January 2004 PRESS
Gannett's Rochester Insider Weekly Magazine,
January 21, 2005
nightlife: Swindlers need their
It was a dreary, slushy, miserable January day
when I interviewed April Laragy of the local quasi-futuristic,
alterna-pop outfit Atomic Swindlers. I had too
many appointments to meet with her in person,
so I called her instead.
She made me regret the decision.
“I was planning on doing an all-nude interview,” she
revealed. “Nothing but baby oil and a smile.”
If only I had known, perhaps I would've shifted
my schedule — blown off a meeting, called
in sick, stolen a bike from a nun.
It's this kind of power — a sly, so overt
it's almost subliminal sexual power — that
the leggy Laragy casually wields as the frontwoman
of the coolly sci-fi group.
Laragy is a veteran of the Rochester music scene,
as are drummer Roy Stein, bassist Gary Trainer,
keyboardist Brian Eggleston and guitarists Scott
Ostrowski and Chris Yockel. They've played in
such bands as Jet Black Berries and the Raw MaGillys.
The Atomic Swindlers first hit the street in
2001, and in 2003 the group began work on its
debut album, Coming Out Electric — a
concept piece that revels in retro, space-age
sonicscapes originally brought to life by Ziggy
Stardust -era David Bowie and Iggy Pop.
“I think we take what was cosmic about
the past and try to springboard it into the future,” says
Laragy. “It's sort of a celestial ride.”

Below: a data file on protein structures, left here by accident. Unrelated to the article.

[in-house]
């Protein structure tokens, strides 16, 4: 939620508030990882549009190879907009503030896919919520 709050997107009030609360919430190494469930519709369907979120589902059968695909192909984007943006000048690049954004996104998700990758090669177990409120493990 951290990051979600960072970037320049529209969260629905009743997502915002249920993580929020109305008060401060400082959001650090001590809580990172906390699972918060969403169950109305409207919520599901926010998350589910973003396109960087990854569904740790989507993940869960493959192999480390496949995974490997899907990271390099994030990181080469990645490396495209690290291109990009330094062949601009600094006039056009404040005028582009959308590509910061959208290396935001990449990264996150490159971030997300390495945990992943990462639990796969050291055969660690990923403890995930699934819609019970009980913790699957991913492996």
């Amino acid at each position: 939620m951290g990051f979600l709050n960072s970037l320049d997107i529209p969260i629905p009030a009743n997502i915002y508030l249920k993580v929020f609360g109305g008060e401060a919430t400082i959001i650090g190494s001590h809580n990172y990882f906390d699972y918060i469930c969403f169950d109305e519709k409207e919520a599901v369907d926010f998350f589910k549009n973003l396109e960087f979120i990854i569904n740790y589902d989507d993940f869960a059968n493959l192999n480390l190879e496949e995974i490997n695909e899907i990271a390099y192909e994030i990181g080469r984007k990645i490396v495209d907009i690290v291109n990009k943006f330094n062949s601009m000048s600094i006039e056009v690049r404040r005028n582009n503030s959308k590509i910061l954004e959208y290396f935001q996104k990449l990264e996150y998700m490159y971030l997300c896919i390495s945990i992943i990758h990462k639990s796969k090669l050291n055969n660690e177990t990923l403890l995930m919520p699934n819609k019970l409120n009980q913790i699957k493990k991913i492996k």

In keeping with the feel of the album and songs
like “Intergalactic Lesbian Love Song” and “Planet
of a Thousand Lies,” Laragy herself becomes
a leather-clad star girl of sorts — like
a flight attendant aboard Major Tom's ship in
Bowie's “Space Oddity.”
“It's a caricature of me,” she says. “The
album kind of features that character going through
time and space.”
Combining other-worldly lyrics, Laragy's breathy
vocals and lush, multilayered instrumental tracks,
the sound is one that drummer Stein describes
as “big” and “British.”
“We put (the band) together to be psychobilly,
and then as soon as we started to write our own
stuff it didn't sound anything like that,” he
says. “You've got to let it be what it's
going to be.”
Among other things, the band is visually stimulating.
Aside from the futuristic outfits of Laragy and
the band, the animated video for the single “Float
(My Electric Stargirl)” debuted in October
at the ImageOut Festival, and plans are under
way for a multimedia backdrop at live shows.
“When people come, each time they can see
a whole new show,” says Laragy. “Not
that I'm not completely entertaining myself.”
But really, she and Stein say, the music is speaking
The Swindlers' songs have been in steady rotation
on WBER-FM (90.5) since the fall (see Page
32 for a story on WBER), and “Float” cracked
the top-20 list on the nationally broadcast XM
Radio show Unsigned . And for now, Laragy
says, the band is prepared to do whatever it takes
to be heard.
“If a tampon commercial wants to use our songs,
put it there,” she says. “Just make
them shaped like a rocket.”